The Bicycle's Big Comeback: Why Two-Wheelers Are Key for Reducing Oil Dependence
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The bicycle has many attractions as a form of personal transportation. It alleviates congestion, lowers air pollution, reduces obesity, increases physical fitness, does not emit climate-disrupting carbon dioxide, and is priced within the reach of the billions of people who cannot afford a car.
Bicycles increase mobility while reducing congestion and the area of land paved over. Six bicycles can typically fit into the road space used by one car. For parking, the advantage is even greater, with 20 bicycles occupying the space required to park a car.
Few methods of reducing carbon emissions are as effective as substituting a bicycle for a car on short trips. A bicycle is a marvel of engineering efficiency, one where an investment in 22 pounds of metal and rubber boosts the efficiency of individual mobility by a factor of three.
The bicycle is not only a flexible means of transportation; it is ideal in restoring a balance between caloric intake and expenditure. Regular exercise of the sort provided by cycling to work reduces cardiovascular disease, osteoporosis, and arthritis, and it strengthens the immune system.
World bicycle production, averaging 94 million per year from 1990 to 2002, climbed to 130 million in 2007, far outstripping automobile production of 70 million. Bicycle sales in some markets are surging as governments devise a myriad of incentives to encourage bicycle use. For example, in 2009 the Italian government began a hefty incentive programme to encourage the purchase of bicycles or electric bikes in order to improve urban air quality and reduce the number of cars on the road. The direct payments will cover up to 30 percent of the cost of the bicycle.
China, with 430 million bikes, has the world's largest fleet, but ownership rates are higher in Europe. The Netherlands has more than one bike per person, while Denmark and Germany have just under one bike per person.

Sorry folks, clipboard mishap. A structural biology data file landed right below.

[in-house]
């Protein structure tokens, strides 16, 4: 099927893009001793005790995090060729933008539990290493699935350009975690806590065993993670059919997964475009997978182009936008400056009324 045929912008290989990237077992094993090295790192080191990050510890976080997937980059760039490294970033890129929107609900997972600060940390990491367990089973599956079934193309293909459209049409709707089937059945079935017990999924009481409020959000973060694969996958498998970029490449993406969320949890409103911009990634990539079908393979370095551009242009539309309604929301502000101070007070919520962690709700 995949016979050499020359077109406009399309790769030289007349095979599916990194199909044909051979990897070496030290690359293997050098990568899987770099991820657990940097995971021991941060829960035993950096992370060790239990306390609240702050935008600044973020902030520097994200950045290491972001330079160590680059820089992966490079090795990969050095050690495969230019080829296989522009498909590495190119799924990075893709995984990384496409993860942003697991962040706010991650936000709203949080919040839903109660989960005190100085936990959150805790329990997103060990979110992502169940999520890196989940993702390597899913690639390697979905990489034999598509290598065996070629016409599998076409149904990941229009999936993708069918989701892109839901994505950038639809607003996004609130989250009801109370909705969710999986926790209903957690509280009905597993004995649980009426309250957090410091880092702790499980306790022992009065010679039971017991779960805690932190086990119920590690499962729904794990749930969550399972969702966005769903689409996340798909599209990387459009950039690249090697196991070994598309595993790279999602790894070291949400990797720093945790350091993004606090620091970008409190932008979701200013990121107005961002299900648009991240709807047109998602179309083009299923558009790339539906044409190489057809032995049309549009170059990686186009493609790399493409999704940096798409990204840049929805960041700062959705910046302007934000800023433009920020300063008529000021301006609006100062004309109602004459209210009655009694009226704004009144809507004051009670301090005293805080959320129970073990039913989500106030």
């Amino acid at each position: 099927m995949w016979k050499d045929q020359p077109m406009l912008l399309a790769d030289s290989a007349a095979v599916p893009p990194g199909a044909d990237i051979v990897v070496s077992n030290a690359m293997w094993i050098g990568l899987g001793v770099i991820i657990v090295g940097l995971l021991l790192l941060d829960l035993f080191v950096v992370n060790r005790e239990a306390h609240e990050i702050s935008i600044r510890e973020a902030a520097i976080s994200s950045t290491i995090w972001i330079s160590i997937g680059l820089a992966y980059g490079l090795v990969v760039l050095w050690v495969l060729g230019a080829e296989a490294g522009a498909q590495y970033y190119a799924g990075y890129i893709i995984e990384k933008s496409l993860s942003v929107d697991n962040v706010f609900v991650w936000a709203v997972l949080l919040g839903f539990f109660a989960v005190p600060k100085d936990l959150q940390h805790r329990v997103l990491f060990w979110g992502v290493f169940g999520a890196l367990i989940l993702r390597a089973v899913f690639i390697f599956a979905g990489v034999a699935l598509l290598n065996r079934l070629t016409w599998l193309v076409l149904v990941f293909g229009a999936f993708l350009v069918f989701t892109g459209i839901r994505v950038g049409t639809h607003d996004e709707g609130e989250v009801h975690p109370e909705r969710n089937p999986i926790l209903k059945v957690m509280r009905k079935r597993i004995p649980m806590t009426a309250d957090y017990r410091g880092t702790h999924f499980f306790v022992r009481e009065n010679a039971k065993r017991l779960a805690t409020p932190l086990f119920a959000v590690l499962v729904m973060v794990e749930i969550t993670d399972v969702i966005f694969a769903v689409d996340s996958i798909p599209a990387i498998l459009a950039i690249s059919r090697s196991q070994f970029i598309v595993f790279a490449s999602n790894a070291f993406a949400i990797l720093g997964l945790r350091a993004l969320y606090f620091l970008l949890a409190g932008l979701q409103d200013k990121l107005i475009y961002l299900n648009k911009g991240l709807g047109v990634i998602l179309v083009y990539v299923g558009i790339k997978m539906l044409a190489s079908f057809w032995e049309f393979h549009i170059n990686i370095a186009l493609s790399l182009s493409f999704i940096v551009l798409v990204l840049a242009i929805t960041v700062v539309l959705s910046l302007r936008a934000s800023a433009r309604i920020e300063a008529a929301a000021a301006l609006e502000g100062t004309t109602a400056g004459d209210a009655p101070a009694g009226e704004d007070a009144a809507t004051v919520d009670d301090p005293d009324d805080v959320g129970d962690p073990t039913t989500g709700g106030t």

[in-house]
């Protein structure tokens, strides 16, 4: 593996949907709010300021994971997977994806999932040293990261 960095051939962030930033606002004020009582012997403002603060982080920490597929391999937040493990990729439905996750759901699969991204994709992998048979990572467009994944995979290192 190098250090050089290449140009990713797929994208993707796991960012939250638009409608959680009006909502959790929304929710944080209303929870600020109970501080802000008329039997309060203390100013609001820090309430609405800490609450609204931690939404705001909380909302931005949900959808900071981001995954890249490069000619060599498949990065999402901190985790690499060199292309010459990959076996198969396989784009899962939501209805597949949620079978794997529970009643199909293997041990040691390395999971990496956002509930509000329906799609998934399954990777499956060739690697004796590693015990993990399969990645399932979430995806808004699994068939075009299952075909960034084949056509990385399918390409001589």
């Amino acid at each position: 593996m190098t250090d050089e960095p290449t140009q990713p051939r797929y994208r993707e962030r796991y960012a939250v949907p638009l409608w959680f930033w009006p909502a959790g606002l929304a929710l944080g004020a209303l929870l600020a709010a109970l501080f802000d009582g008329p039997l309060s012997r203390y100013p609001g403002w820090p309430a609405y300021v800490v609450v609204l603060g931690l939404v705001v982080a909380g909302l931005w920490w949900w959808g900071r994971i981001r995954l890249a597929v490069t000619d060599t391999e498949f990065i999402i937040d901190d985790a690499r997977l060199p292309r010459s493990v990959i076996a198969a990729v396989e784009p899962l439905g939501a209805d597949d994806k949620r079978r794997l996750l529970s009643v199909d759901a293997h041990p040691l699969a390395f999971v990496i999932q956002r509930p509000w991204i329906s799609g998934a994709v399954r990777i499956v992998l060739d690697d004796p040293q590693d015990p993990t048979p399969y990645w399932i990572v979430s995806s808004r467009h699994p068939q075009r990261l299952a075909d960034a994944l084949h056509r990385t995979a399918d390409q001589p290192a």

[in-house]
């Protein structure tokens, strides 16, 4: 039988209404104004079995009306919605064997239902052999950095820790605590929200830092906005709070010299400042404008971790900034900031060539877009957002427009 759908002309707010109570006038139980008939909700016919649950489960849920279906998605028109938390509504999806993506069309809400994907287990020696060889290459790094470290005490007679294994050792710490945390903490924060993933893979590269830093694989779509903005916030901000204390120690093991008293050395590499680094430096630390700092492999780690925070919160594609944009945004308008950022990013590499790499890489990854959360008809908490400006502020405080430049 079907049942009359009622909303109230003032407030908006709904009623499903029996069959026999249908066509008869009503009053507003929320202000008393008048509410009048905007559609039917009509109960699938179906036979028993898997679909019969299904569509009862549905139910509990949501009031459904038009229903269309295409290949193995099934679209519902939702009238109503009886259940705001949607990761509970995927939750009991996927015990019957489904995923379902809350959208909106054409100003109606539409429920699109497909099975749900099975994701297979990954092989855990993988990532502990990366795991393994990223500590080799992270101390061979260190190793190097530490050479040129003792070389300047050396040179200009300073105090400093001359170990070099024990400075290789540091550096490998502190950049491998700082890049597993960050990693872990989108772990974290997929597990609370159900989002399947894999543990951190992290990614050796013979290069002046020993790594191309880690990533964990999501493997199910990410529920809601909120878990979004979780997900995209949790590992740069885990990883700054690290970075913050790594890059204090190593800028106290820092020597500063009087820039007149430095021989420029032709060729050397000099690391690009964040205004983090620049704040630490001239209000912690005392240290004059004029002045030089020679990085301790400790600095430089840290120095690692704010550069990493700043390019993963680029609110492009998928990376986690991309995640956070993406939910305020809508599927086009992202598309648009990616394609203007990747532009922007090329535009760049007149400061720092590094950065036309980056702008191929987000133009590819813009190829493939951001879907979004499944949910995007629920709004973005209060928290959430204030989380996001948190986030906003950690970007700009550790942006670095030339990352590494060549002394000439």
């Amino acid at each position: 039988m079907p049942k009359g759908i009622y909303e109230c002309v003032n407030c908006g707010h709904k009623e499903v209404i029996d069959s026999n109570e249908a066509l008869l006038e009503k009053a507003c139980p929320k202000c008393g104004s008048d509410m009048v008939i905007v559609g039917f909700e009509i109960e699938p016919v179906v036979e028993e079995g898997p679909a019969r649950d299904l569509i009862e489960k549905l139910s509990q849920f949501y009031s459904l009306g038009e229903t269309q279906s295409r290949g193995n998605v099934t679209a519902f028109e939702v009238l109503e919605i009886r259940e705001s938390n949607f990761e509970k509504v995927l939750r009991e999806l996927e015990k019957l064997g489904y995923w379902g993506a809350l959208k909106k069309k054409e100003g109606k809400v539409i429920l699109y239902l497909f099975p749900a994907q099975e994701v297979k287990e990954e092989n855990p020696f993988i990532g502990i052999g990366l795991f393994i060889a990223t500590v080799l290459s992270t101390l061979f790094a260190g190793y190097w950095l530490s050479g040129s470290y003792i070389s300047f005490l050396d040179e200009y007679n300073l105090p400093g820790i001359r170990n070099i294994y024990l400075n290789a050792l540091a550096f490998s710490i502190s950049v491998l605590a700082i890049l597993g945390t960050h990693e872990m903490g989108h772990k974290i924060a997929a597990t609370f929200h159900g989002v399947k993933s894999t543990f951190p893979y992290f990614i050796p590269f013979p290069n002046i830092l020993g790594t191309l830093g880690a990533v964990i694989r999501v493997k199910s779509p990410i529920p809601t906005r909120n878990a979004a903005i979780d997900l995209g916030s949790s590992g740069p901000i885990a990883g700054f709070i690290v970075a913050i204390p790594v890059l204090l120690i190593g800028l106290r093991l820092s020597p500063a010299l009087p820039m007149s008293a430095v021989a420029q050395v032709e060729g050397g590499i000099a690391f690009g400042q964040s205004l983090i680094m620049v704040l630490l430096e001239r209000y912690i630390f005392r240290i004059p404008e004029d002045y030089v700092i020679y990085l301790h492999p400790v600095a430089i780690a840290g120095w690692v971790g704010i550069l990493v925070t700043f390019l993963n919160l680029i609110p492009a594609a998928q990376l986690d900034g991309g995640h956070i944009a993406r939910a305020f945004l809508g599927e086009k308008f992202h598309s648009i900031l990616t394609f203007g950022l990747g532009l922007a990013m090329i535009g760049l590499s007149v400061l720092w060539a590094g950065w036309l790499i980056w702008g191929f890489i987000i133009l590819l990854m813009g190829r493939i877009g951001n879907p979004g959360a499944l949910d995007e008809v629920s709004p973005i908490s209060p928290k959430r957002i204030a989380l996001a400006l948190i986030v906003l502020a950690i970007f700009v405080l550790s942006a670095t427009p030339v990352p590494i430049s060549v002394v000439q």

China dramatically demonstrated the capacity of the bicycle to provide mobility for low-income populations. In 1976, this country produced six million bicycles. After the reforms in 1978 that led to an open market economy and rapidly rising incomes, bicycle production started climbing, reaching nearly 90 million in 2007.
The surge to 430 million bicycle owners in China has provided the greatest increase in mobility in history. Bicycles took over rural roads and city streets. Although China's rapidly multiplying passenger cars and the urban congestion they cause get a lot of attention, it is bicycles that provide personal mobility for hundreds of millions of Chinese.
Among the industrial-country leaders in designing bicycle- friendly transport systems are the Netherlands, where 27 percent of all trips are by bike, Denmark with 18 percent, and Germany, 10 percent. By contrast, the United States and Britain are each at 1 percent.
An excellent study by John Pucher and Ralph Buehler at Rutgers University analysed the reasons for these wide disparities among countries. They note that "extensive cycling rights-of-way in the Netherlands, Denmark, and Germany are complemented by ample bike parking, full integration with public transport, comprehensive traffic education and training of both cyclists and motorists."
These countries, they point out, "make driving expensive as well as inconvenient in central cities through a host of taxes and restrictions on car ownership, use and parking.… It is the coordinated implementation of this multi-faceted, mutually reinforcing set of policies that best explains the success of these three countries in promoting cycling." And it is the lack of these policies, they note, that explains "the marginal status of cycling in the UK and USA".
The Netherlands, the unquestioned leader among industrial countries in encouraging bicycle use, has incorporated a vision of the role of bicycles into a Bicycle Master Plan. In addition to creating bike lanes and trails in all its cities, the system also often gives cyclists the advantage over motorists in right-of-way and at traffic lights. Some traffic signals permit cyclists to move out before cars. By 2007, Amsterdam had become the first western industrial city where the number of trips taken by bicycle exceeded those taken by car.